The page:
quoth (v.) Old form(s): quatha, quothe
1H4 II.i.41[Second Carrier to First Carrier, of Gadshill] Lend me thy lantern, quoth he
3H6 IV.i.104[Post to Edward, of the Queen] ‘Tell him,’ quoth she, ‘my mourning weeds are done’
AC I.v.42.2[Alexas to Cleopatra, of Antony] 'Good friend,' quoth he
AW I.ii.58[King to all, of Bertram's father] ‘Let me not live’, quoth he
AW I.iii.68[Clown to Countess, of Helen] Was this fair face the cause, quoth she
AW I.iii.83[Clown to Countess] One in ten, quoth 'a!
AYL II.i.47[First Lord to Duke Senior, of Jaques] 'Poor deer', quoth he
AYL II.vii.18[Jaques to Duke Senior, of Touchstone] ‘Good morrow, fool,’ quoth I
CE II.i.62[Dromio of Ephesus to Adriana] ‘'Tis dinner-time,’ quoth I. ‘My gold,’ quoth he [and in following lines]
Cor I.i.128[Menenius to First Citizen, of the belly] ‘True is it, my incorporate friends,’ quoth he
E3 II.i.29[King Edward to Lodowick, of the Countess] ‘Even thus’, quoth she, ‘he spake’
E3 III.ii.11[First Citizen to First Frenchman] What then, quoth you?
E3 V.i.120[Salisbury to King Edward, of King John] ere we went, ‘Salute your king’, quoth he
H5 II.iii.17[Hostess to all] ‘How now, Sir John?’ quoth I
H8 I.ii.193[Surveyor to King Henry, of Buckingham] ‘If', quoth he, ‘I for this had been committed
H8 III.ii.34[Suffolk to all, of the Cardinal] ‘I do’--quoth he--‘perceive / My King is tangled in affection to / A creature of the Queen's
Ham IV.v.63[Ophelia singing, of a maid] Quoth she, ‘Before you tumbled me’
LLL IV.iii.107[Dumaine, reading his ode] Air, quoth he, thy cheeks may blow;
LLL IV.iii.219[Berowne to King, of some lines showing love] ‘Did they?’ quoth you!
LLL V.ii.103[Boyet to Princess] ‘For’, quoth the King, ‘an angel shalt thou see’
LLL V.ii.247[Katharine to Longaville] ‘Veal’, quoth the Dutchman
LLL V.ii.277[Maria to Princess] ‘Non point’, quoth I
Luc.1800[] ‘O,’ quoth Lucretius, ‘I did give that life’
Luc.253[of Tarquin] Quoth he, ‘She took me kindly by the hand’
Luc.330[of Tarquin] ‘So, so,’ quoth he, ‘these lets attend the time’ [and throughout the poem]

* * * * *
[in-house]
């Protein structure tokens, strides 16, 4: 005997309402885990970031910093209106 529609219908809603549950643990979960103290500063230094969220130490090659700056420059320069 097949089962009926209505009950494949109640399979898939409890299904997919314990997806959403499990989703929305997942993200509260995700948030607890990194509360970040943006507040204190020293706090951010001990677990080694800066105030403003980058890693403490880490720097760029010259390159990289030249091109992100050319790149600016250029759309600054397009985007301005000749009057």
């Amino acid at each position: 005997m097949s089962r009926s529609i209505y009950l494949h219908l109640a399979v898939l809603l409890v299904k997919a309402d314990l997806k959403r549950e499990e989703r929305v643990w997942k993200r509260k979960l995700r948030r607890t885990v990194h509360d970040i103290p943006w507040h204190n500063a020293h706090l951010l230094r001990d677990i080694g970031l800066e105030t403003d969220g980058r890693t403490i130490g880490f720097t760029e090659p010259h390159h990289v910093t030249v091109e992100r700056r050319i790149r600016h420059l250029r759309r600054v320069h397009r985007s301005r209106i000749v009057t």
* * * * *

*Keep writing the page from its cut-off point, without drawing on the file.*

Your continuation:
Mac I.iii.5[First Witch to others] ‘Give me,’ quoth I
PP.6.14[of Venus] ‘O Jove,’ quoth she, ‘why was not I a flood!’ [and throughout the poem]
R2 V.iv.4[Exton to Man, of King Henry] ‘Have I no friend?’ quoth he.
R3 II.iv.12[York to Duchess of York] ‘Ay,’ quoth my uncle Gloucester
R3 III.vii.38[Buckingham to Richard] ‘Thanks, gentle citizens and friends,’ quoth I
R3 IV.i.71[Anne to Queen Elizabeth, of King Richard] ‘Be thou,’ quoth I, ‘accursed’
R3 IV.iii.9[Tyrrel alone] ‘O, thus,’ quoth Dighton, ‘lay the gentle babes’
R3 V.i.26[Buckingham to Sheriff, of Margaret's curse] ‘When he,’ quoth she, ‘shall split thy heart with sorrow’
RJ I.iii.34[Nurse to Lady Capulet] Shake, quoth the dovehouse!
RJ II.iv.115[Nurse to Romeo, of what he has just said] ‘For himself to mar’, quoth 'a
TC I.ii.158[Pandarus to Cressida, quoting Helen] Quoth she: ‘Here's but two-and-fifty hairs on your chin, and one of them is white.’
TC V.i.71[Thersites to himself] Sweet draught, sweet, quoth 'a!
Tem III.ii.31[Trinculo to Stephano, of Caliban] &;squo;Lord’', quoth he! That a monster should be such a natural!
TG IV.iv.24[Launce alone] quoth I, ‘you mean to whip the dog?’ [and sequence]
TS I.i.211[Tranio to Lucentio, of Vincentio] ‘Be serviceable to my son’, quoth he
TS II.i.152[Hortensio as Licio to all, of Katherina] ‘Frets, call you these?’ quoth she
TS III.ii.159[Gremio to all, of Petruchio] ‘Ay, by gogs-wouns’, quoth he
Ven.187[] ‘Ay me,’ quoth Venus, ‘young, and so unkind!’ [and throughout the poem]